In 1714, the Mayor of Amsterdam presented a gift of a young coffee plant to King Louis XIV of France. The King ordered it to be planted in the Royal Botanical Garden in Paris. In 1723, a young naval officer, Gabriel de Clieu obtained a seedling from the King's plant. Despite a challenging voyage — complete with horrendous weather, a saboteur who tried to destroy the seedling, and a pirate attack — he managed to transport it safely to Martinique. Once planted, the seedling not only thrived but it’s credited with the spread of over 18 million coffee trees on the island of Martinique in the next 50 years. Even more incredible is that this seedling was the parent of all coffee trees throughout the Caribbean, South, and Central America.

The famed Brazilian coffee owes its existence to Francisco de Mello Palheta, who was sent by the emperor to French Guiana to get coffee seedlings. The French were not willing to share, but the French Governor's wife, captivated by his good looks, gave him a large bouquet of flowers before he left— buried inside were enough coffee seeds to begin what is today a billion-dollar industry.

Missionaries and travelers, traders, and colonists continued to carry coffee seeds to new lands, and coffee trees were planted worldwide. Plantations were established in magnificent tropical forests and on rugged mountain highlands. Some crops flourished, while others were short-lived. New nations were established on coffee economies. Fortunes were made and lost. By the end of the 18th century, coffee had become one of the world's most profitable export crops. And if you are a coffee drinker... you get that.

Personally, I cannot drink coffee. I have a type of “allergic” reaction that makes me have seizures when I drink it. Doctors say it is because of the high level of caffeine that somehow depletes my blood of adequate sugar levels. But that is neither here nor there, except to say that I know nothing of espresso, cappuccino, latte, etc. Kim Henderson, owner of Gotcha Latte Cafe in Gillespie, graciously filled me in. Espresso is a concentrated form of coffee served in small, strong shots and is the base for many coffee drinks. It's made from the same beans as coffee but is stronger, thicker, and higher in caffeine. However, because espresso is typically served in smaller servings than coffee, it has less caffeine per serving. Milk or cream is never poured into espresso (except when making other drinks, which are no longer called "espresso"), although espresso can be sweetened with sugar if desired.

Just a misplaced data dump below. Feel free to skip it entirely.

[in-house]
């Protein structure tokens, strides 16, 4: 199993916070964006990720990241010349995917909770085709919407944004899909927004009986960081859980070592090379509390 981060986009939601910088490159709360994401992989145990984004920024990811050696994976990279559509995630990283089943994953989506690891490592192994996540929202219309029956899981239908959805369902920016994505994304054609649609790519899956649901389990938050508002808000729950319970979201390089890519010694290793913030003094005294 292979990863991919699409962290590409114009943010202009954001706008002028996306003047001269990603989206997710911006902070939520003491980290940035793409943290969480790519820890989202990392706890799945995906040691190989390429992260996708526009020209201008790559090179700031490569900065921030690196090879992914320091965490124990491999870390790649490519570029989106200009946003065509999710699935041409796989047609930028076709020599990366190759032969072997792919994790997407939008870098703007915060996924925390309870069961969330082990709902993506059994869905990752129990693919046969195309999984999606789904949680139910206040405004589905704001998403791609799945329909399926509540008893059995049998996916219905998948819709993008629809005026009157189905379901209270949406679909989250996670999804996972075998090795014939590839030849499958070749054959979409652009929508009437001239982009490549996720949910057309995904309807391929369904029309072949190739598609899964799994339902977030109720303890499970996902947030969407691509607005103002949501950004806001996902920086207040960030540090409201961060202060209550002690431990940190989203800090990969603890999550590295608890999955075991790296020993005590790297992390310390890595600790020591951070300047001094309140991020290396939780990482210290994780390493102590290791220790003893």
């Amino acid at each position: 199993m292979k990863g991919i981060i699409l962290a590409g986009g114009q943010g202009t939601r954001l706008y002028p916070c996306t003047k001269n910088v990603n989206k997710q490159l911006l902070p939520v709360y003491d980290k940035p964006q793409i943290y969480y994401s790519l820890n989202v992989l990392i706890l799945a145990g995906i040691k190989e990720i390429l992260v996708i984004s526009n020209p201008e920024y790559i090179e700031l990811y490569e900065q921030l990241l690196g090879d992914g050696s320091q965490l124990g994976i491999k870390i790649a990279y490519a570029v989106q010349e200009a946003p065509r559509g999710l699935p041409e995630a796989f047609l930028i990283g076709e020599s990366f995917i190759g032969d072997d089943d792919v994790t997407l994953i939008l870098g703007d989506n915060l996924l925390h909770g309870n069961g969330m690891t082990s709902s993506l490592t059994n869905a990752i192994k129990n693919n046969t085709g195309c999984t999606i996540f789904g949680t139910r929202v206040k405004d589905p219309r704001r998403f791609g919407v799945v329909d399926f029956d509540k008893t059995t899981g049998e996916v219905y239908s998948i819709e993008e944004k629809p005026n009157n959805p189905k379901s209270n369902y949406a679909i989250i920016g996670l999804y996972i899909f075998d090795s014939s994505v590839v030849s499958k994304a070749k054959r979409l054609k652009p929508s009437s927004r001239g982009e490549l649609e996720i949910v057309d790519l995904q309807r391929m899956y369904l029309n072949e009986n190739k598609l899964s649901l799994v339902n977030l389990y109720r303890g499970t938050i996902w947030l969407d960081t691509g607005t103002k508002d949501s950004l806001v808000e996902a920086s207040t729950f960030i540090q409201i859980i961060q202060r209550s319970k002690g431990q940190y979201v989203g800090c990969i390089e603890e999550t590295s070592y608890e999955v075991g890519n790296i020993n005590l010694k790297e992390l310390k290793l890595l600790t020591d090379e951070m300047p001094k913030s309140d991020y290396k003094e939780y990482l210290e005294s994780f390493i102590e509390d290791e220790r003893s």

There’s no better place for family game time than Gotcha Latte in Gillespie.

Cappuccino and Latte are drinks made with espresso and milk. The distinction is that in cappuccino, the milk is "frothed" (using the steam wand that is part of any espresso machine) into a "microfoam" that is about twice the volume of the original milk. In a latte, the milk is merely "steamed" (heated, with the result being hot milk with a small head of froth) using the same steam wand, but a different technique. For frothing, the milk is converted to a "microfoam." The microbubbles in the foam are formed by forcing hot air into the tightly-knit "fabric" created by the protein molecules in milk. So ironically, skim milk, being higher in protein, will produce a more voluminous foam than whole milk. For a latte, the goal is not to create that much foam, so any type of milk works. For cappuccino, you start with equal portions of espresso and milk. The milk is then "frothed" (in a special frothing pitcher) into a microfoam that is roughly double the original volume of the milk. The microfoam is then poured over the espresso. (If the espresso is poured into the microfoam, then the drink is called a "latte macchiato.") For a latte, you start with twice as much milk as espresso. The milk is then heated (but not frothed) to 150-160 degrees Fahrenheit (but not hotter) using the steam wand. The hot milk and espresso are then poured together into a serving cup. Whatever microfoam had formed in the steaming process is poured over the top of the latte. Sometimes, the foam is poured artistically to create fancy designs on top of the drink. Optionally, powdered or shaved chocolate and/or cinnamon can be sprinkled on top of either drink. This is a matter of personal taste.